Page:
Strength not strong suit for Cheaney Small forwards are plenty big for rookie

November 17, 1993|By Jerry Bembry | Jerry Bembry,Staff Writer

Through his first five games as a Washington Bullet, Calbert Cheaney has shown glimpses of the quickness and smooth jump shot that helped him win numerous College Player of the Year awards as a senior at Indiana.

But last week, against New York Knicks forward Anthony Mason, 6 feet 7, 250 pounds, Cheaney attempted to add something new to his repertoire: brute force.

It turned out to be a bad move, as Cheaney, 6-7, 215 pounds, found out after picking up his fourth foul early in the third quarter of last Wednesday's loss to the Knicks. He sat down the rest of the night.

"I was trying to match strength with him -- for what reason, I don't know," said Cheaney, who was scoreless in nine minutes against the Knicks. "I have to learn how to use my feet, as opposed to matching somebody's strength."

It's all part of the learning experience for Cheaney, the Bullets' first-round pick who is making his first trip through the NBA. A starter at small forward in his first five games, Cheaney was on the bench at the start of Friday's game against the Philadelphia 76ers. Don MacLean started in a move that coach Wes Unseld said could last for "just one night," but it was unclear yesterday who would start tonight against the Milwaukee Bucks.

"You go back to the old saying that sometimes the best defense is a good offense," Unseld said. "Well, he's running into that because teams are throwing good offenses at him. He's having problems making the adjustments defensively, but that has nothing to do with the way he's been playing, because I think he's playing fine.

"Part of it is a size problem," Unseld added. "But a lot of people play this game undersized. You just have to learn how to play it, and he's learning."

He's learning the hard way, matching up against the likes of Mason and the Boston Celtics' Xavier McDaniel, two of the most physical small forwards in the league.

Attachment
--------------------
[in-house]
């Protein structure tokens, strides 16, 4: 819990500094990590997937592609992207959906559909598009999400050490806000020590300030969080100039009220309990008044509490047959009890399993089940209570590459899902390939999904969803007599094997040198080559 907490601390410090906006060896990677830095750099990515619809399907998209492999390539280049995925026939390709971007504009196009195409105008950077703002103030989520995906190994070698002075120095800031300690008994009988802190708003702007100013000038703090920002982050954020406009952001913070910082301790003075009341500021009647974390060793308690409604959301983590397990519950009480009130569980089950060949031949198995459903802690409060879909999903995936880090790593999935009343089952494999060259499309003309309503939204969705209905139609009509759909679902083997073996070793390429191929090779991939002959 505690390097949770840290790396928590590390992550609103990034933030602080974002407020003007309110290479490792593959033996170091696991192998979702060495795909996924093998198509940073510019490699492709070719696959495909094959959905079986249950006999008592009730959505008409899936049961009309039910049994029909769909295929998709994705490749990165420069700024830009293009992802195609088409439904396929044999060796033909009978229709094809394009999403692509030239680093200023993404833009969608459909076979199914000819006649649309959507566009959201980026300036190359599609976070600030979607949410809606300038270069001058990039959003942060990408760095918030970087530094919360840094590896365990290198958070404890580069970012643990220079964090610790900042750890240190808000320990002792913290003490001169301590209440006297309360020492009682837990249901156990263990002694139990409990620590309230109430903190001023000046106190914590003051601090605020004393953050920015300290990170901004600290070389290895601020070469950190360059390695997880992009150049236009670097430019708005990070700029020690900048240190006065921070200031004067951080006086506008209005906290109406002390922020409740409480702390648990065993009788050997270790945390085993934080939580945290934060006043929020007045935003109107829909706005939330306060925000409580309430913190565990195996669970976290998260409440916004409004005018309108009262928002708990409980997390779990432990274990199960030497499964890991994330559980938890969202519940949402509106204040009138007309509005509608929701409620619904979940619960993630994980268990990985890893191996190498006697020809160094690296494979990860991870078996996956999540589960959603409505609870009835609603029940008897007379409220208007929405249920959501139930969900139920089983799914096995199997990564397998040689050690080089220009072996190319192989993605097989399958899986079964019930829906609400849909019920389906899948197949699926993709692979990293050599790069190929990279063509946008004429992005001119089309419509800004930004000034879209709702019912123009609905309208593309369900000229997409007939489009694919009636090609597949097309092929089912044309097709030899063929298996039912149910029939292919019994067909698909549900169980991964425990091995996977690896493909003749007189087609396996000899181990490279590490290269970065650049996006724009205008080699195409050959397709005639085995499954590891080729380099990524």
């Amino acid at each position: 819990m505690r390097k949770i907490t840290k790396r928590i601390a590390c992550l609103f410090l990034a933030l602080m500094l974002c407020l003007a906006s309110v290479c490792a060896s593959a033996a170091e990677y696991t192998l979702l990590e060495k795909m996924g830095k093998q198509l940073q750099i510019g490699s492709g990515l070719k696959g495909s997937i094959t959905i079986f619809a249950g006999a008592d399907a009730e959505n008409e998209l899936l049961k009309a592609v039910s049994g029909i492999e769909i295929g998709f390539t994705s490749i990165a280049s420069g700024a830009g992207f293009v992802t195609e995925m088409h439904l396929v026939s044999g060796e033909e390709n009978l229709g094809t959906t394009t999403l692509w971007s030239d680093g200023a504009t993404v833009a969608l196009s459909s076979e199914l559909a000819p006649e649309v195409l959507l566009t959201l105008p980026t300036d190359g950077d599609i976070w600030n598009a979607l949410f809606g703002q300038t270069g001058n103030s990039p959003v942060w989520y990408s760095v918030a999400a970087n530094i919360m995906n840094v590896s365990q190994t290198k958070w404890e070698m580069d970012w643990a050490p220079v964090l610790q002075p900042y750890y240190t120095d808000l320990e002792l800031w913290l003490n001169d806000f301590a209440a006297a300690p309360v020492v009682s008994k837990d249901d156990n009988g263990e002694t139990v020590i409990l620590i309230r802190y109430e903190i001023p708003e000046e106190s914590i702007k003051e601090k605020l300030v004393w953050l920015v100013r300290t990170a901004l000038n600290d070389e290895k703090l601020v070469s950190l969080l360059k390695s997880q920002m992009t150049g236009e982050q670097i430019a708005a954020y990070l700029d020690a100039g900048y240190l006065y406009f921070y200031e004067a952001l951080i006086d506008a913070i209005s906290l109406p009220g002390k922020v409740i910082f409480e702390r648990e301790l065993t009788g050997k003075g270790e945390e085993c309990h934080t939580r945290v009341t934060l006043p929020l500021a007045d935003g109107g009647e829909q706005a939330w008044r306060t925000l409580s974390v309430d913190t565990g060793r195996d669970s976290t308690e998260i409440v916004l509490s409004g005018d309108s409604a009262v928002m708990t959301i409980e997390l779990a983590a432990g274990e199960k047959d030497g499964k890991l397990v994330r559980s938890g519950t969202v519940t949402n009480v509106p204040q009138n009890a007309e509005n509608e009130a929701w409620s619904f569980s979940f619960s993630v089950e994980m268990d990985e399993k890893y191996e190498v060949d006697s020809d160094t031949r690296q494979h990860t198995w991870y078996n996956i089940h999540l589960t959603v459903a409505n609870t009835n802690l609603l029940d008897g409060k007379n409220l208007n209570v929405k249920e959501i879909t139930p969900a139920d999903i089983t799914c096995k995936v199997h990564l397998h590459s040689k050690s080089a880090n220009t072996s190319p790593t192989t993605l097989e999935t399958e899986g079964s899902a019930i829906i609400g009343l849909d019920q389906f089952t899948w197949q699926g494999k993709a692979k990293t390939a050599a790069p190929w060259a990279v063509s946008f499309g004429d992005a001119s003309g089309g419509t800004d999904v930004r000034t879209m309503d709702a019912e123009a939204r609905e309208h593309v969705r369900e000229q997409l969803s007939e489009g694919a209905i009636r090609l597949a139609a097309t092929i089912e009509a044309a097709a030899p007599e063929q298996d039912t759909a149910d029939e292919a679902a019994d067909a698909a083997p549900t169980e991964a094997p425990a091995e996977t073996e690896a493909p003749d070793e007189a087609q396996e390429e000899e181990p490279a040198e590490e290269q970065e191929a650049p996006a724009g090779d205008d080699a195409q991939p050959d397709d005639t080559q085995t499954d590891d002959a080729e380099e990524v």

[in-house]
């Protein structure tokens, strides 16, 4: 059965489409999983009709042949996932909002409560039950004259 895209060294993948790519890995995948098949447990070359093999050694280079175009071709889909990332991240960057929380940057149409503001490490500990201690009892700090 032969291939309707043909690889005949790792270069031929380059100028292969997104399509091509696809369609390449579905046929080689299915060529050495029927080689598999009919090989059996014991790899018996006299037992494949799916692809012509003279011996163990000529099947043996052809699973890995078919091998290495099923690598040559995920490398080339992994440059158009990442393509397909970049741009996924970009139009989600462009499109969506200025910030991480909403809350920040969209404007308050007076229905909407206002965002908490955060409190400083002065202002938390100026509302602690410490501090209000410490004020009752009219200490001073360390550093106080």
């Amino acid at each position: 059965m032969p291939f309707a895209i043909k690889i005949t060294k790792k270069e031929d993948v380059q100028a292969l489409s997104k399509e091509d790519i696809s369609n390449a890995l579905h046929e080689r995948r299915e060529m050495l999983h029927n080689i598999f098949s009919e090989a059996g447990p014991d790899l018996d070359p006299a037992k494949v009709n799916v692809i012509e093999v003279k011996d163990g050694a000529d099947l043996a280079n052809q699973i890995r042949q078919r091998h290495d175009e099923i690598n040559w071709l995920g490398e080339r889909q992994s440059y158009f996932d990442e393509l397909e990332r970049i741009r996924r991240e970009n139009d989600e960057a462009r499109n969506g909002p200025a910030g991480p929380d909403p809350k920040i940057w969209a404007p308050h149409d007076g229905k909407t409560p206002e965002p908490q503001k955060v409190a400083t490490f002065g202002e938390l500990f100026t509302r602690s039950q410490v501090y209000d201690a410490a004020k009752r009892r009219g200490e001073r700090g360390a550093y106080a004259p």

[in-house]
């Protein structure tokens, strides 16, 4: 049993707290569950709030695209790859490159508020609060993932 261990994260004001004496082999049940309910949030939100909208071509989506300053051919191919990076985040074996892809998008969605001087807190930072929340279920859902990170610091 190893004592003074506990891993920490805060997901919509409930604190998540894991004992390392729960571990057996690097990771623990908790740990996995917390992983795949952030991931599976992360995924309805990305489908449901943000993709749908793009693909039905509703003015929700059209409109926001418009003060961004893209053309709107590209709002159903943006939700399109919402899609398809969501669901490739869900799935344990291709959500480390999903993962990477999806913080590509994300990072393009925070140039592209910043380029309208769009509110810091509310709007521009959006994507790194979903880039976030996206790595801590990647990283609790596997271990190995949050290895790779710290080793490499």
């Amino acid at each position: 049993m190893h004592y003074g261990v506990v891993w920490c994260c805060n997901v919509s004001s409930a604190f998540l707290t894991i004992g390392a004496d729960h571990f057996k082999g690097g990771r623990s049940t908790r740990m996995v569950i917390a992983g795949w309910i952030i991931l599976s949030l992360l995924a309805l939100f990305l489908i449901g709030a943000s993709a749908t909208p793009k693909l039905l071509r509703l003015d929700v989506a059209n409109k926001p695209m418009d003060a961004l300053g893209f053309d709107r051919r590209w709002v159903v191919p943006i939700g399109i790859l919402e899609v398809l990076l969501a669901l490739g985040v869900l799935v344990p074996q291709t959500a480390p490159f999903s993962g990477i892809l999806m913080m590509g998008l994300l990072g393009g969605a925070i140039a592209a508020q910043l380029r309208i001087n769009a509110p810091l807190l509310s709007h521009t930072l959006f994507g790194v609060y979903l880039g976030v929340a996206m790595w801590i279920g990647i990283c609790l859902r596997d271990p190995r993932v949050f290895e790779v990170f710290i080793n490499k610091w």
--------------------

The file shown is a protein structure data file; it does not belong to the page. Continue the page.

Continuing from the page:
"The adjustment is size, and if I can get used to playing a guy who's bigger than me, then I'll be OK," Cheaney said. "I'm just not used to it now. You see a guy like me and you think you're going to take me down into the post. I have to improvise by using my quickness."

The adjustment Cheaney is going through now is what MacLean faced last season, when he averaged 6.6 points playing limited minutes. MacLean said he went into the off-season looking mainly to improve his strength, and the results are a 16.2 scoring average that's second on the team to Tom Gugliotta (17.0).

"I don't know if I'm going to get any bigger," said Cheaney, who is averaging 8.8 points. "But as far as getting stronger, I'll probably have to do that."

When Cheaney came off the bench on Friday against Philadelphia, he played most of his 13 minutes at shooting guard. He was attractive coming out of college because of his ability to play two positions. But 76ers coach Fred Carter, who has seen Cheaney twice during the regular season and once during the preseason, said his future will be at small forward.

"It's almost that he was born and bred to be a small forward -- his skills fit the small forward's game," Carter said. "Everybody has to adjust. He has to adjust at small forward just like Shawn Bradley has to adjust to center. Cheaney's a very talented and well-schooled player who'll be one of the top small forwards in the game."

NOTES: The Bullets activated 7-7 C Gheorghe Muresan yesterday. Muresan was placed on the injured list at the start of the season after coming down with the chickenpox. A roster spot was created by placing Tito Horford on waivers . . . Through five games, four different players have led the team in scoring, with MacLean the only one to do it twice. . . . Gugliotta led the team in rebounding the first three games, but Kenny Walker, playing increased minutes, has come through with 14 and 11 rebounds the past two games to lead the Bullets.

THINK BIG

During his rookie season, the Bullets' Calbert Cheaney, 6 feet 7, 215 pounds, will see a lot of taller and wider bodies playing "small" forward in the NBA:

Player, team ..... ...... Ht. .... Wt.

Charles Barkley, Pho. ... 6-6 .... 252

C. Weatherspoon, Phi. ... 6-7 .... 240

Robert Horry, Hou. ...... 6-10 ... 220

Danny Manning, LAC ...... 6-10 ... 234

Billy Owens, G.S. ....... 6-9 .... 220

Chuck Person, Minn. ..... 6-8 .... 225

Detlef Schrempf, Sea. ... 6-10 ... 230

James Worthy, LAL ....... 6-9 .... 225

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